Working with Gas Turbine Combined Cycle Power Plants. 3 great advances here!

The change in power generation market over the last few years has been astounding. Market diversification has been very influential in Europe and other regional markets as feed-in prices decline and subsidization of renewable energy generation grows.

Utilities and regulators have obviously been at the center of these dynamics. As expected, they are trying hard to counter the problems by increasing fuel efficiency, reducing carbon dioxide emissions and reducing fuel consumption.

In the midst of all these dynamics, combined-cycle power plants (CCPP) have been very successful. Relying on H-class gas turbine technology among others, CCPPs have increased in market share and become solutions for numerous power plant projects spanning a broad range of plant configurations and applications.

The future of advanced gas turbine technology in combined cycle power plants looks bright. Below is a discussion of three main advances in gas turbine technology.

Advance in Turbine Technology 1: TIAC system

Fig 1: Parts of a Gas Turbine (image courtesy of

Turbine Inlet Air Cooling (TIAC) technology has gained immense popularity over the last few years, especially in normally hot regions. Cooling inlet air, which is the core function of TIAC systems, increases total mass flow rate, thereby enhancing power performance of a gas turbine.

By cooling the inlet air the power output of the gas turbine can be boosted up to 20 % or 30 % while the efficiency is increased around 3-5%. Thanks to this good benefits combined with low capital cost turbine cooling is becoming a very popular technology for existing and new gas turbines.


Turbine Inlet Air Cooling Case Study


Advance in Turbine Technology 2: Compression ratios are better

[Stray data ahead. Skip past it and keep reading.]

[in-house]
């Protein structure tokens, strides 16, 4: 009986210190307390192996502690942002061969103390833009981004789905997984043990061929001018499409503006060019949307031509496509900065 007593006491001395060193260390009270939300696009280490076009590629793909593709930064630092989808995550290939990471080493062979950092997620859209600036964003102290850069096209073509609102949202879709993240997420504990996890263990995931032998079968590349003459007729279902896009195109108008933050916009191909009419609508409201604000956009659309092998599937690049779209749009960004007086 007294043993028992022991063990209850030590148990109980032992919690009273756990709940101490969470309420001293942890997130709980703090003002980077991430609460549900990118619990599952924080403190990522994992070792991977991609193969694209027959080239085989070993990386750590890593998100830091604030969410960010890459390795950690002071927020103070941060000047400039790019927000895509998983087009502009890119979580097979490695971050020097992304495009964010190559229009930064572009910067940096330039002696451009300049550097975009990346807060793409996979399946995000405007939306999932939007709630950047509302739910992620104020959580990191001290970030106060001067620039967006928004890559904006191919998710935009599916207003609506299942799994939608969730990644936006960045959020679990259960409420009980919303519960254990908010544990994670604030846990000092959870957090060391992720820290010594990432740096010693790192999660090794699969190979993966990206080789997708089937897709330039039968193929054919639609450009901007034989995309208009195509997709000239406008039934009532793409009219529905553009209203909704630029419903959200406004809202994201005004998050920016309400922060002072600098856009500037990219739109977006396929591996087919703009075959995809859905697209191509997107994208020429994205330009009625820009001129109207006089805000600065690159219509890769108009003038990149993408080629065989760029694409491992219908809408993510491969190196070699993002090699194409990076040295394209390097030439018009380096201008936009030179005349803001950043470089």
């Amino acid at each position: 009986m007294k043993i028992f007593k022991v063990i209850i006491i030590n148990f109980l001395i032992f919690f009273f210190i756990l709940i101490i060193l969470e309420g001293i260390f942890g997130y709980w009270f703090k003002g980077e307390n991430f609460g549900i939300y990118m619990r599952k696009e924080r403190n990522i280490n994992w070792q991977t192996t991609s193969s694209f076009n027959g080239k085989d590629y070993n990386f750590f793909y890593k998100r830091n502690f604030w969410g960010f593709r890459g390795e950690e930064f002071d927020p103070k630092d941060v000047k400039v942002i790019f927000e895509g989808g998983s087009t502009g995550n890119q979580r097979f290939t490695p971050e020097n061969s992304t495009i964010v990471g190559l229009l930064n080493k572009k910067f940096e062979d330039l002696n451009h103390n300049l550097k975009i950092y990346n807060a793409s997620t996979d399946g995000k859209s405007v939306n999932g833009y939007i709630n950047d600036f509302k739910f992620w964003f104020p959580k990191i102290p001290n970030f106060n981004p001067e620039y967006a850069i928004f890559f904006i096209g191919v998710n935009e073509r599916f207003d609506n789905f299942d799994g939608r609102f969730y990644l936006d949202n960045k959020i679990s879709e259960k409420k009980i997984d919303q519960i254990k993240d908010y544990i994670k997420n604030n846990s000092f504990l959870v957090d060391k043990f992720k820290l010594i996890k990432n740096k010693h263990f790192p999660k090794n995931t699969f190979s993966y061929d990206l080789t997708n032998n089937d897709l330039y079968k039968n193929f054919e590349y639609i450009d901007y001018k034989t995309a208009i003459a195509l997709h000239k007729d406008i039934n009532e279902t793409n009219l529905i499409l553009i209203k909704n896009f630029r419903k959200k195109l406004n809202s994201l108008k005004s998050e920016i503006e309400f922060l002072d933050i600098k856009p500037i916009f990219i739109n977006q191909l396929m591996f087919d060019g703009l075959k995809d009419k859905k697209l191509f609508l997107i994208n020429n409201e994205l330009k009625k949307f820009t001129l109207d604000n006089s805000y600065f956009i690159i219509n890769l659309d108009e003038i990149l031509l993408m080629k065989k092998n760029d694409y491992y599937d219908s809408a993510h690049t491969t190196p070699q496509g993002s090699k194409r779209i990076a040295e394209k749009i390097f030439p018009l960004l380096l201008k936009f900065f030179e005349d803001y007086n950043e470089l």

A gas turbine is a unit that comprise of an expansion turbine, a compressor and a combustion chamber. Compressor design is critical since thermodynamic efficiency of this unit depends on temperature and pressure drop of the air.

Manufacturers can optimize compressor design such that the pressure at turbine inlet is high. We can already see this improvement in frame H Gas Turbines, specifically having around 23:1 pressure ratio.

For gas turbines, higher compression ratio translates into higher efficiency. Obviously, this has an implication on the fuel gas pressure, which must now increase. There are gas compressors to help achieve these pressures. The common types include centrifugal, reciprocating and screw compressors.

Advance in Turbine Technology 3: Fuel gas performance heating system

Another way of increasing gas turbine performance is by increasing sensible heat. This is exactly what this advance does. It can extract feed water from HSRG and direct it to a heat exchanger. With the shell side containing natural gas and the tube side containing hot feed water, natural gas temperature rises significantly. Consequently, combustion efficiency increases. The cool feed water will then recirculate back to the HRSG pre-heater condensate line.

A number of criteria are followed when designing this advanced system:

  • In case of heat exchanger leak, early warning to prevent failure and infiltration into combustion system
  • Prevent infiltration of feed water system by gas fuel
  • Protect system piping and components from overpressure


The fact that combined cycles with gas turbines are surpassing 60 % efficiency is enough evidence that a lot is happening in this field. Obviously, advances such as the ones mentioned in this post affect the design of gas turbines.

Higher temperatures mean that nickel-based alloys and other tough materials must now be used to construct vanes, blades etc. You will also notice an increasing application of thermal barrier coatings (TBCs), which offer heat resistance for metals.

What these advances demonstrate is that indeed, conventional gas turbines in combined cycle power plants can achieve higher efficiency and reliability. What is the emphasis in all this? It is evident that plants worldwide are striving to introduce as much flexibility as possible. Efficiency may be at the spot now, but there are other advances in gas turbine technology, some of which we have discussed.

Would you like to know how you could take advantage of these state-of-the-art technologies? Do not hesitate to contact ARANER.

If you enjoyed this post, you may be want to know what makes combined cycle power plants so efficient.

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